the observer Sat 13 September 2008
The Celeb Diaries follows Mark Frith's near 10 years at Heat magazine. When Frith took the helm in early 2000, the magazine blossomed from being a disastrous flop to a hugely popular icon of our times. His mission was to 'debunk celebrities, make people realise they're just like you or me'. If Posh has a pimple or Gwyneth Paltrow reveals a bristly armpit, you can chortle about it in Heat
You soon get used to Frith's style of writing. Lots of 'Yeps!' and 'Bingos!' Indeed, you get so immersed in his world that when he describes a quote from Geri Halliwell as 'dynamite', you don't even question it.
The Celeb Diaries aspires, in look and subject matter, to be like Piers Morgan's The Insider (but without the Class A celebs or the self-congratulatory tone). Young Mark is a tad more downmarket, and in the end seems to feel almost as contrite about his line of business as we, the hungry readers, feel reading it.
What a job though. Imagine being able to stride into work on a Monday morning and shout, 'I want 25 pictures of celebs with cellulite on my table by lunchtime!' The 'bingo!' moments are good fun but given the somewhat exploitative nature of the beast I enjoyed the book most when things were going wrong for Frith. It's thrilling to hear how he sweated and squirmed on the phone to lawyers, or to witness his genuine dismay when Ewan McGregor describes Heat as a 'dirty piece of shit'. Go Ewan!
In a celebrity-obsessed society, this is a fascinating document. Nostalgic, too: remember when Jade was in Big Brother and everyone loved her? Rebecca Loos? What a girl! Jude and the nanny? That was a good one. It is interesting to discover just how the stories are unearthed and the scandal of the week chosen, and to marvel about how inconsequential they all were. Being the editor of such a magazine, the arbiter of what shocks and what rocks us, is no easy task. Frith - part man, part Jack Russell - had the energy and tenacity to last almost a decade. Someone should give him a bone (or a celebrity carcass) as a reward.
In the end it wasn't the pressure of the job that got to Frith but the ugly reality of celebs' lives: Britney in meltdown, images of Amy Winehouse in all her self- lacerated horror, and the reality of Mark Speight's fate. 'I was fed up of seeing pictures of tormented famous people,' he explains. We know how he feels.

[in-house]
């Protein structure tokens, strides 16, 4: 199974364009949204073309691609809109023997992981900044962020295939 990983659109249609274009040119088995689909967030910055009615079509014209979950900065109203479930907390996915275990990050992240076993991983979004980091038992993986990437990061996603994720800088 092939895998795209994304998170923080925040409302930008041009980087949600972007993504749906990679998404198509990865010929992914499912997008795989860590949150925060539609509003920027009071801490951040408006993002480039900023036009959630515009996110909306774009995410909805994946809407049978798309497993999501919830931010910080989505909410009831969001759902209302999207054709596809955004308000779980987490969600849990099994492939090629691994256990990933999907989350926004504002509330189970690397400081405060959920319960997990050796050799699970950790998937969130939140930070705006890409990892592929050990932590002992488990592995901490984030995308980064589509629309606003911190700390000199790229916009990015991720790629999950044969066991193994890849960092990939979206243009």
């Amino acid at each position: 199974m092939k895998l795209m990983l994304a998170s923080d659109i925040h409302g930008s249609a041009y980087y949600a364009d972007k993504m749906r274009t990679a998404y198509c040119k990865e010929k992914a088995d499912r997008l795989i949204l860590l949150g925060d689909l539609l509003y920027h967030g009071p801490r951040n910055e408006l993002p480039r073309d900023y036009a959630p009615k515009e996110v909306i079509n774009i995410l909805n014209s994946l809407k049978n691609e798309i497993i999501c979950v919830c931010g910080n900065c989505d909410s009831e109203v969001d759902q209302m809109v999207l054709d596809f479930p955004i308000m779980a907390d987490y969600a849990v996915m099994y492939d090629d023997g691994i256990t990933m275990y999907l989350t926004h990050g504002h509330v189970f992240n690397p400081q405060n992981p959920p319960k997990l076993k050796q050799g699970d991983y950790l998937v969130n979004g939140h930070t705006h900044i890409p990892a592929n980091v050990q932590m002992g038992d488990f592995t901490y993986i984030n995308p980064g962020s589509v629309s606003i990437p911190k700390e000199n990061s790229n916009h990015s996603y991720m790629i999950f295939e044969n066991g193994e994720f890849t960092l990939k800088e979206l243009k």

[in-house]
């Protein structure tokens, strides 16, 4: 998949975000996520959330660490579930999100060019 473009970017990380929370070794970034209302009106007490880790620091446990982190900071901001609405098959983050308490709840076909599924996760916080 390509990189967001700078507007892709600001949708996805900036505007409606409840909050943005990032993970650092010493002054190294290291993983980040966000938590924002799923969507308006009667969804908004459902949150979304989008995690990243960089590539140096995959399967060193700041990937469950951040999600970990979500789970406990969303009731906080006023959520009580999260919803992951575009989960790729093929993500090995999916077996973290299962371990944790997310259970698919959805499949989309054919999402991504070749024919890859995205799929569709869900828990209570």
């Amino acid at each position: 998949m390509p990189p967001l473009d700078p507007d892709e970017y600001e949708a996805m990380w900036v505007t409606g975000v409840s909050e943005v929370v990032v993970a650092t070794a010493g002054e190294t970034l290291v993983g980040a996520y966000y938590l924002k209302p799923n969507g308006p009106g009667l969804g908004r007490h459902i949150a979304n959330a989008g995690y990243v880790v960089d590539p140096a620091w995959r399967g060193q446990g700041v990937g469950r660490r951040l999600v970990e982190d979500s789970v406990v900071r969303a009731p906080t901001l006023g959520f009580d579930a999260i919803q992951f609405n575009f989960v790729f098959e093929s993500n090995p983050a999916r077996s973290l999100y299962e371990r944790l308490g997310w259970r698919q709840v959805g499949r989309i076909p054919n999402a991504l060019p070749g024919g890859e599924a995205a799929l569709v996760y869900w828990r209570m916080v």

The final straw, though, is pleasingly lightweight. It was John Barrowman who pushed him over the edge. The team's idea for a photo session was to make Barrowman look like Tom Cruise in Cocktail. 'John is not a poor man's Tom Cruise. He is a rich man's John Barrowman,' sniffed the agent. 'That's it. I'm resigning. This is not Madonna, this is John bloody Barrowman!' cried Frith. He had created a monster and no mistake.
Towards the end of the book the tone is surprisingly circumspect. 'The democratisation of fame has led to some of us going too far. When you see celebrities as your playthings ... how much do you play with them?' If the editor of Heat doesn't know the answer to that question, then who does?
The Celeb Diaries provoked an unexpectedly schizophrenic response in this particular reader. Although I am a celeb of sorts myself, I am mercifully of a calibre not often troubled by the attentions of Heat or any of the other, shall we say 'fame-orientated' magazines. (A photographer jumped out from behind a tree in Regent's Park the other day to pap me, but his heart wasn't in it. After three snaps he stopped and asked me if I knew where Kate Moss lived. As if.)
But even my lowly grading doesn't stop me feeling the hot glow of angry solidarity with Jude Law or Fern Britton when they have their privacy invaded, or when photos of their non-celeb relatives are published without their knowledge or consent. Yet, at the same time, I'm a punter at heart and my eye is drawn to a sordid headline or a shocking image as irresistibly as the next person's. I need my escapism too, and there is something brave and gloriously irreverent about a magazine genre that refuses to take itself or, more importantly, anyone else, too seriously.
You might describe it as camp - this obsession with all things trivial and aesthetic. Heat expresses no interest in serious news, happy or sad. Indeed, after 9/11 they worried that they might be out of business. Piers Morgan declared: 'I hear secretaries talking about anthrax and al-Qaeda, not EastEnders.' He was wrong, of course, for as Frith points out, 'They were talking about anthrax and EastEnders.' Sales went up that week by several thousand copies.
Statistics like this inevitably provoke hand-wringing, but there might be a more positive aspect to our appetites for celebrity disgrace. It does us the world of good to learn that our idols are flawed too, capable of wearing the wrong outfit, putting on weight, succumbing to temptation or just being plain unhappy like the rest of us. Most of all, Heat allows us to sympathise with the rich and famous - a whole new emotion. Sympathy is better and less painful than unrequited love or low-down envy. This may be Piers Morgan Lite, but if you've ever experienced the full-fat original, you'll know that may be no bad thing.